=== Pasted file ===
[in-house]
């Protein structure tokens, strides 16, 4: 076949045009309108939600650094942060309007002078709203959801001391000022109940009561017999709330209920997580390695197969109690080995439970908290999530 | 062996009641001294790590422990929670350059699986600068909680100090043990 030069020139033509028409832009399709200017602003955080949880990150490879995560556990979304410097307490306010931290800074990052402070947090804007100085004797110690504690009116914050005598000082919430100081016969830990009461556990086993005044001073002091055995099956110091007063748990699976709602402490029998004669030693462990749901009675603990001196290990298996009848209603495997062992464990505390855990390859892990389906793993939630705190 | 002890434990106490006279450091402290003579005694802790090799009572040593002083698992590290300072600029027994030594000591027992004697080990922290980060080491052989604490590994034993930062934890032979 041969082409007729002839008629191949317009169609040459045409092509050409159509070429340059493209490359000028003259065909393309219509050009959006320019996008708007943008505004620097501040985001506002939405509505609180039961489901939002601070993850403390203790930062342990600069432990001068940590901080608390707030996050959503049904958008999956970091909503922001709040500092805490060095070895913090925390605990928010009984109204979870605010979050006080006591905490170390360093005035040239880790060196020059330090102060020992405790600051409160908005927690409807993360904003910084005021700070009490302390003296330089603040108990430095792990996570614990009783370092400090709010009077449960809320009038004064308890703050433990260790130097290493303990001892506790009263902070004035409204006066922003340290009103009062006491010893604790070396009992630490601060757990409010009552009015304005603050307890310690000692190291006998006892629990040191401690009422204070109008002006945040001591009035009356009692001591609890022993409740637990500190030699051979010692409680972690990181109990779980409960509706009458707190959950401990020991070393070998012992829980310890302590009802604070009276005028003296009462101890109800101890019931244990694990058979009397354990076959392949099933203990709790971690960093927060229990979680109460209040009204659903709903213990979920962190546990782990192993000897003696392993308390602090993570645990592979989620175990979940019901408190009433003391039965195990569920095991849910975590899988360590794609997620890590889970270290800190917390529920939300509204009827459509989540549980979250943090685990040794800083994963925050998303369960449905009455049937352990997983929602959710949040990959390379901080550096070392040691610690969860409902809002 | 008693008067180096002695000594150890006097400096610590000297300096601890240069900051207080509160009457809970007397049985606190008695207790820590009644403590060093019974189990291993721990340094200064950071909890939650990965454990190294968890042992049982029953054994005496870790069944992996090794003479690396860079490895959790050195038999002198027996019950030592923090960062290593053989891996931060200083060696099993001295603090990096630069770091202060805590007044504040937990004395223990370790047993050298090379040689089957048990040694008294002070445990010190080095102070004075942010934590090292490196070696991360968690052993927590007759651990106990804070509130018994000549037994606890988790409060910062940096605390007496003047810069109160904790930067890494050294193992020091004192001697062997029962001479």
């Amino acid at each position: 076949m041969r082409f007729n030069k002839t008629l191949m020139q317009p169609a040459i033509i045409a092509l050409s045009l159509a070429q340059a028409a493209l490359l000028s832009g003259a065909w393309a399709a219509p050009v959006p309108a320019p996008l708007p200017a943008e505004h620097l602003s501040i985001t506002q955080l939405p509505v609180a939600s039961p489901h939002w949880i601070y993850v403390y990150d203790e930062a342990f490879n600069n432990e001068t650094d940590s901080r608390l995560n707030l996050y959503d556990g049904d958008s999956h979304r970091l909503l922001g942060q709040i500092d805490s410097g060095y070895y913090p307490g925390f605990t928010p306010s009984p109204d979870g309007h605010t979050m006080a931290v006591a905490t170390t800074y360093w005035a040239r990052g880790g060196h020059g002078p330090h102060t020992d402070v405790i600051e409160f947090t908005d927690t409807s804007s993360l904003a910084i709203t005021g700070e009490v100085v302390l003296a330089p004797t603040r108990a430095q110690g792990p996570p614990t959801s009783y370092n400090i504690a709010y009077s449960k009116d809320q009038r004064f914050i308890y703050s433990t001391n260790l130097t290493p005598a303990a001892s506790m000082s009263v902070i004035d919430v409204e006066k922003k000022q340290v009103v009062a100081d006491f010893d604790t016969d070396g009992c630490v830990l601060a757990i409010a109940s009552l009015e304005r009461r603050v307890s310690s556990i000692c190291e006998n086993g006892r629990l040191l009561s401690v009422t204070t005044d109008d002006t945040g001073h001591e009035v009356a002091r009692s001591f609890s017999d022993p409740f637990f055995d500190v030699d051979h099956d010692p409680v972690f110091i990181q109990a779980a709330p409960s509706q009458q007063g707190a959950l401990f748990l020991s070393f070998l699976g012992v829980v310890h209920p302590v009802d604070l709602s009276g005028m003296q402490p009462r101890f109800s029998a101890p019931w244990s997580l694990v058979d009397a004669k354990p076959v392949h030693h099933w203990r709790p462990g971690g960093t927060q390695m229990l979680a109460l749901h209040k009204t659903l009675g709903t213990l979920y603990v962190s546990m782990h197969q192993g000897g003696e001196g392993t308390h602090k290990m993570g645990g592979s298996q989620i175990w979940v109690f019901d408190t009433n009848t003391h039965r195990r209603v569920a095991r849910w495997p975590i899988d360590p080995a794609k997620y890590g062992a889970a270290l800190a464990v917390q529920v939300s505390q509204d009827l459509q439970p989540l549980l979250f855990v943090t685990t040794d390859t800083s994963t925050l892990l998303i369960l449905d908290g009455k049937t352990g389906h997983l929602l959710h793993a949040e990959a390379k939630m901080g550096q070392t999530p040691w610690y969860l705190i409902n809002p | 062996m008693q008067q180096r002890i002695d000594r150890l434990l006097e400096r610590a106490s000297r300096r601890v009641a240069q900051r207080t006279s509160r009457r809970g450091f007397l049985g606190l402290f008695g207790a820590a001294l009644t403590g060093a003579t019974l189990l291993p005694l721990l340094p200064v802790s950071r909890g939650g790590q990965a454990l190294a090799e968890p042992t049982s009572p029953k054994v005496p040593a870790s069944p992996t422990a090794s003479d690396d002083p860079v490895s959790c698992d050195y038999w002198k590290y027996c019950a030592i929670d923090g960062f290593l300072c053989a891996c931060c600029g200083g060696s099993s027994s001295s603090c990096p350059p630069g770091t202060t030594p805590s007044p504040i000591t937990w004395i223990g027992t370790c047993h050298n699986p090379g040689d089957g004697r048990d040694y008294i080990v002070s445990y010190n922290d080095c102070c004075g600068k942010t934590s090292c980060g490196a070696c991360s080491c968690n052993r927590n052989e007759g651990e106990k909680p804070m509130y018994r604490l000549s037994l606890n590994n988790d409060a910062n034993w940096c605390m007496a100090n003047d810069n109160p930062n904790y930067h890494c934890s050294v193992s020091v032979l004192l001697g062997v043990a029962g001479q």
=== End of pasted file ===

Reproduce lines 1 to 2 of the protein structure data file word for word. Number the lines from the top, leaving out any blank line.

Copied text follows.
[in-house]
């Protein structure tokens, strides 16, 4: 076949045009309108939600650094942060309007002078709203959801001391000022109940009561017999709330209920997580390695197969109690080995439970908290999530 | 062996009641001294790590422990929670350059699986600068909680100090043990 030069020139033509028409832009399709200017602003955080949880990150490879995560556990979304410097307490306010931290800074990052402070947090804007100085004797110690504690009116914050005598000082919430100081016969830990009461556990086993005044001073002091055995099956110091007063748990699976709602402490029998004669030693462990749901009675603990001196290990298996009848209603495997062992464990505390855990390859892990389906793993939630705190 | 002890434990106490006279450091402290003579005694802790090799009572040593002083698992590290300072600029027994030594000591027992004697080990922290980060080491052989604490590994034993930062934890032979 041969082409007729002839008629191949317009169609040459045409092509050409159509070429340059493209490359000028003259065909393309219509050009959006320019996008708007943008505004620097501040985001506002939405509505609180039961489901939002601070993850403390203790930062342990600069432990001068940590901080608390707030996050959503049904958008999956970091909503922001709040500092805490060095070895913090925390605990928010009984109204979870605010979050006080006591905490170390360093005035040239880790060196020059330090102060020992405790600051409160908005927690409807993360904003910084005021700070009490302390003296330089603040108990430095792990996570614990009783370092400090709010009077449960809320009038004064308890703050433990260790130097290493303990001892506790009263902070004035409204006066922003340290009103009062006491010893604790070396009992630490601060757990409010009552009015304005603050307890310690000692190291006998006892629990040191401690009422204070109008002006945040001591009035009356009692001591609890022993409740637990500190030699051979010692409680972690990181109990779980409960509706009458707190959950401990020991070393070998012992829980310890302590009802604070009276005028003296009462101890109800101890019931244990694990058979009397354990076959392949099933203990709790971690960093927060229990979680109460209040009204659903709903213990979920962190546990782990192993000897003696392993308390602090993570645990592979989620175990979940019901408190009433003391039965195990569920095991849910975590899988360590794609997620890590889970270290800190917390529920939300509204009827459509989540549980979250943090685990040794800083994963925050998303369960449905009455049937352990997983929602959710949040990959390379901080550096070392040691610690969860409902809002 | 008693008067180096002695000594150890006097400096610590000297300096601890240069900051207080509160009457809970007397049985606190008695207790820590009644403590060093019974189990291993721990340094200064950071909890939650990965454990190294968890042992049982029953054994005496870790069944992996090794003479690396860079490895959790050195038999002198027996019950030592923090960062290593053989891996931060200083060696099993001295603090990096630069770091202060805590007044504040937990004395223990370790047993050298090379040689089957048990040694008294002070445990010190080095102070004075942010934590090292490196070696991360968690052993927590007759651990106990804070509130018994000549037994606890988790409060910062940096605390007496003047810069109160904790930067890494050294193992020091004192001697062997029962001479």